It is very important to observe that the SGT FW architecture promotes cooperation among devices. Edge equipment (which know a lot about users and endpoints) dynamically pass information to a central enforcement element, which is close to the servers (where the actual data resides). At this point, it is worth comparing this with a pure 802.1x environment (even those in which ACLs are downloaded to the switches and Access Points):
The ACLs downloaded to the ingress devices (after the Dot1X process) are stateless filters as opposed to ASA rules, which are stateful by definition. Moreover, it is important not to forget, that ASA supports advanced inspection services for many application protocols (instead of just filtering at Layer 4).
Instead of being focused on applications and protocols, the typical Dot1x logging is more user and physical port centric. These AAA reports (authentication, accounting and non-authorized attempts) are very useful for locating the user within the infrastructure (down to the access port level), whereas the classic firewall logs are more helpful for auditing purposes related to acceptable use policies and compliance with standards and regulations. (The good news here is that you still have both categories of logs).
The number of sources in the firewall policy table becomes much smaller using the SGT FW. To see how this is achieved, consider three roles (employees, contractors and guests) and 100 edge devices. If you use VLAN assignment (and correspondent L3 subnet association), you would end up with 300 possible sources. By creating rules based on the dynamic SGT (informed by edge elements), the correspondent policy will include only 3 sources. At this point, you are encouraged to do some calculations for your corporate network, taking into account the number of access switches and APs and the possible user roles (use an SGT per department, for example).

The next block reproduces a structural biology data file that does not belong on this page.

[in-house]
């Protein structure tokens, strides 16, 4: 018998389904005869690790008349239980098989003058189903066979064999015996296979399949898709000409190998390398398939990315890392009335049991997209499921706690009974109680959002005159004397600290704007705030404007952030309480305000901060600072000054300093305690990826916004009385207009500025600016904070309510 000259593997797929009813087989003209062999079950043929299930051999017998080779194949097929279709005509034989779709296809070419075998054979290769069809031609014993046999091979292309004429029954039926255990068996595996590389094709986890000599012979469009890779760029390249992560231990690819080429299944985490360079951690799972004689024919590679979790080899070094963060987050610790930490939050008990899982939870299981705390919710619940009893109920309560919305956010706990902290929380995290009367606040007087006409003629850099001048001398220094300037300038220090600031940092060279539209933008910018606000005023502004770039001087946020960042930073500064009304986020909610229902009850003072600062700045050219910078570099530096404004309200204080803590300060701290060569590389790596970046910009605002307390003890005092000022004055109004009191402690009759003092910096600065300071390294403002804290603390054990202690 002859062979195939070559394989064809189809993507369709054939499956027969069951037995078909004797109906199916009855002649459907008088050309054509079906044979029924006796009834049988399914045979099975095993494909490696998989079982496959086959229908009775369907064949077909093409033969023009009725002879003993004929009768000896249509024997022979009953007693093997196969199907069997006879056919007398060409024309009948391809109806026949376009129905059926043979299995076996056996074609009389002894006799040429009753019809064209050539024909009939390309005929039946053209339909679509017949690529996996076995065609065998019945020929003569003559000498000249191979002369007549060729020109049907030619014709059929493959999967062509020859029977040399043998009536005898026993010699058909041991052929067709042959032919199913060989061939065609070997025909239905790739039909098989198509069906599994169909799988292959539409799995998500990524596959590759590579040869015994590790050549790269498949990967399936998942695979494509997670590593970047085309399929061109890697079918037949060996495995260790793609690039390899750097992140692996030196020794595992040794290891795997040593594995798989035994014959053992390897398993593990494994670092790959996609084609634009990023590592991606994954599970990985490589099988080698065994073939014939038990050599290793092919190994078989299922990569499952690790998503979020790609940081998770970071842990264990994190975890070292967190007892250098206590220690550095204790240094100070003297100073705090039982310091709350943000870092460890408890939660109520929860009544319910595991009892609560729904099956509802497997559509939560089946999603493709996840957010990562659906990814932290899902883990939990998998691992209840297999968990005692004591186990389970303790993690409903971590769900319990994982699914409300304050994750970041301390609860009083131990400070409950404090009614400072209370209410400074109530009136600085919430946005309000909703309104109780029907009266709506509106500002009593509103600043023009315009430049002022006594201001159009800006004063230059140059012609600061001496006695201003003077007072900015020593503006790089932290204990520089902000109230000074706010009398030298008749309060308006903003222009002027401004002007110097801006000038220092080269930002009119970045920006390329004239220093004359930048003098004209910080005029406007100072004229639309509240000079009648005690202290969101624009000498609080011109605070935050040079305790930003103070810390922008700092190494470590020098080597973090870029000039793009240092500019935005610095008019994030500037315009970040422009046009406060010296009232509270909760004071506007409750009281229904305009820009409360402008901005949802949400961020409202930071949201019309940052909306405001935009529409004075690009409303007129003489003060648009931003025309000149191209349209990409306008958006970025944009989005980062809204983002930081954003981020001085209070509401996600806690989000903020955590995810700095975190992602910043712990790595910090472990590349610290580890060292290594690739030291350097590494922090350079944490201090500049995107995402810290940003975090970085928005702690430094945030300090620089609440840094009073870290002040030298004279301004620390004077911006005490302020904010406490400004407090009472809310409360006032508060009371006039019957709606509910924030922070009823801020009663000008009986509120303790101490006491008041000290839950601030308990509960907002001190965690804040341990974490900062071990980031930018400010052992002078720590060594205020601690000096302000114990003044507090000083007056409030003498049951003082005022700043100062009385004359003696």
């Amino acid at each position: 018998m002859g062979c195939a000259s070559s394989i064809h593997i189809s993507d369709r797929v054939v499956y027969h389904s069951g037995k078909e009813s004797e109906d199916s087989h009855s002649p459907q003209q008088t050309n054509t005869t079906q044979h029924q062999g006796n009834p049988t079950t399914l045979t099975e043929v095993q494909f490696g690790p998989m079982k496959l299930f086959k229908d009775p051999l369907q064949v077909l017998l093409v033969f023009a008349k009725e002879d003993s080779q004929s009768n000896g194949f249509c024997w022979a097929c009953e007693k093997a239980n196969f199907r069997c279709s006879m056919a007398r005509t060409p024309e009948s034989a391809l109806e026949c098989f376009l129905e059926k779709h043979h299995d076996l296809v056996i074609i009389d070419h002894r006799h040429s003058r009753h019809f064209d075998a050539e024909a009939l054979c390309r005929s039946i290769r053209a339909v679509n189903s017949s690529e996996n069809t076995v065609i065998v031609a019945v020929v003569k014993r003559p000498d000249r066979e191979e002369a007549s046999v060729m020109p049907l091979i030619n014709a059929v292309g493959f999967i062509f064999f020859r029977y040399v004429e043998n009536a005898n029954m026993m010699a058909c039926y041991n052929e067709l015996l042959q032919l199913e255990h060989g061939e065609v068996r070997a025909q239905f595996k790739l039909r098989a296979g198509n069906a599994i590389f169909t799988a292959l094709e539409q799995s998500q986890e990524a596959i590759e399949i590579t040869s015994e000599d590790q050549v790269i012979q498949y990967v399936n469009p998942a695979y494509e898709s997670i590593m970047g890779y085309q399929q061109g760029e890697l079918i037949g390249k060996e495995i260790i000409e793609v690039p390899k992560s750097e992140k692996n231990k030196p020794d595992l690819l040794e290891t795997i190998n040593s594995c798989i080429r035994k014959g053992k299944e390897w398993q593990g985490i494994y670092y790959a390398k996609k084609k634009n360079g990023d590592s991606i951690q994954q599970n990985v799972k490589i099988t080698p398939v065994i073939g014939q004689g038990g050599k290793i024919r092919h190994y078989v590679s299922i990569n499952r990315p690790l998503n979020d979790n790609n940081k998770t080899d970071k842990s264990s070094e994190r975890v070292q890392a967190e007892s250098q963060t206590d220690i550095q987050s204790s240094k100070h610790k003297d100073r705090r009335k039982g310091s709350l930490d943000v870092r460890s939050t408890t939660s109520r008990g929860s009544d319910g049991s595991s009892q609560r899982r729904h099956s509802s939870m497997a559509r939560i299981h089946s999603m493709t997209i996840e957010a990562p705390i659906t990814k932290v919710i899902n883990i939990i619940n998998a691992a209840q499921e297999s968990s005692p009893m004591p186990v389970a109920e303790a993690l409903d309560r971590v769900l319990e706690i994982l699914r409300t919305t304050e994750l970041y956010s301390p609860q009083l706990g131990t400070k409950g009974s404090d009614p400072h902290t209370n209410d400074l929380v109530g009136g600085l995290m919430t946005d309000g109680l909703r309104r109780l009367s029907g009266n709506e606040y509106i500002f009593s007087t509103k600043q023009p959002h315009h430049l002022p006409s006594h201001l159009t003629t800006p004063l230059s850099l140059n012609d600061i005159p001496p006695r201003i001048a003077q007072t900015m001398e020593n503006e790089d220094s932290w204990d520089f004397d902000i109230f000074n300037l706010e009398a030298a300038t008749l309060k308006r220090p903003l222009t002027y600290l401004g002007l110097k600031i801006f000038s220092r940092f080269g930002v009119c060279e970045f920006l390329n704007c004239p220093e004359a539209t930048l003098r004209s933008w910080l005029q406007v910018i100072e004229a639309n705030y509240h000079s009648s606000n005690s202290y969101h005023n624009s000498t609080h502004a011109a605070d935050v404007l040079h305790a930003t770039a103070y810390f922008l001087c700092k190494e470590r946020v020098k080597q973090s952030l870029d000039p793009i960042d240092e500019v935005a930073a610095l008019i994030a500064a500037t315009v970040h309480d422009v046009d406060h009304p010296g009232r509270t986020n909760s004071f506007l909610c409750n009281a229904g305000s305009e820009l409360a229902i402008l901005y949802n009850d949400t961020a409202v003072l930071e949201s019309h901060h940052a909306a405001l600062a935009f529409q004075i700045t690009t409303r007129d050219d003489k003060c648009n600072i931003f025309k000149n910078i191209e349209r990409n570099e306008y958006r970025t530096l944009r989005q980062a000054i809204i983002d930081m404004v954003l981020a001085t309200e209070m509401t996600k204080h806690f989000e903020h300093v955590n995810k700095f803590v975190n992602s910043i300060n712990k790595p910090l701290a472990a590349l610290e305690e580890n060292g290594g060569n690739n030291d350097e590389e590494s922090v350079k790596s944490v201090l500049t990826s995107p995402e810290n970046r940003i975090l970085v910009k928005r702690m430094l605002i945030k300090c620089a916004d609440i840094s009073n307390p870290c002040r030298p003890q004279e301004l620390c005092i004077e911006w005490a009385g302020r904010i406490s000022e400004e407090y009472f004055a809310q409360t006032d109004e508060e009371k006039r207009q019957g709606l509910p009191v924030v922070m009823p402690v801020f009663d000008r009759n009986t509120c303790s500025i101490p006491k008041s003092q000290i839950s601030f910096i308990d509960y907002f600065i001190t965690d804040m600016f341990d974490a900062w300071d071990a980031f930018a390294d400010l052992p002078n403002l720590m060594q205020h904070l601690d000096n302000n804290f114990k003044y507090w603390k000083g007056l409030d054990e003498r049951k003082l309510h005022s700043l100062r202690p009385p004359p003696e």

Enforcement is configured centrally. This not only contributes for policy consistency (irrespectively of the underlying network topology) but also reduces the configuration burden for firewall administrators. Another bonus of this new approach is that switch administrators do not need to worry about handling complex filtering rules on a large amount of access devices.
If you do not own ingress equipment which is Dot1x-ready, you may enable credential gathering at Layer 3, by means of the authentication proxy instrumentation available on IOS routers (figure 3). The process employed by IOS devices to challenge the user at the application level is very similar to the Cut-though proxy functionality, earlier described in this article. It is important to observe that SGT/SXP feature set requires ISR G2 platforms (or ASR1000).
Figure 4 - click to enlarge
Even though all 3 forms of Identity-based control are simultaneously available on recent versions of the ASA platform, the third generation represents a huge progress in terms of security and ease of operations. This happens not only because the SGT-FW makes the process of rule maintenance much simpler but also for the optimization it provides with respect to device assignment (each element in the network is being used in a way it can add more value to the overall infrastructure). Another interesting advantage of the SGT FW model is that it is equally applicable to physical and virtual Data Center switches, thus allowing an unprecedented level of integration in the network.
Notes and References
The SGT FW is available on the ISR G2 and ASR1000 router platforms. In the former, source SGT filtering is supported in conjunction with a Zone-based firewall policy.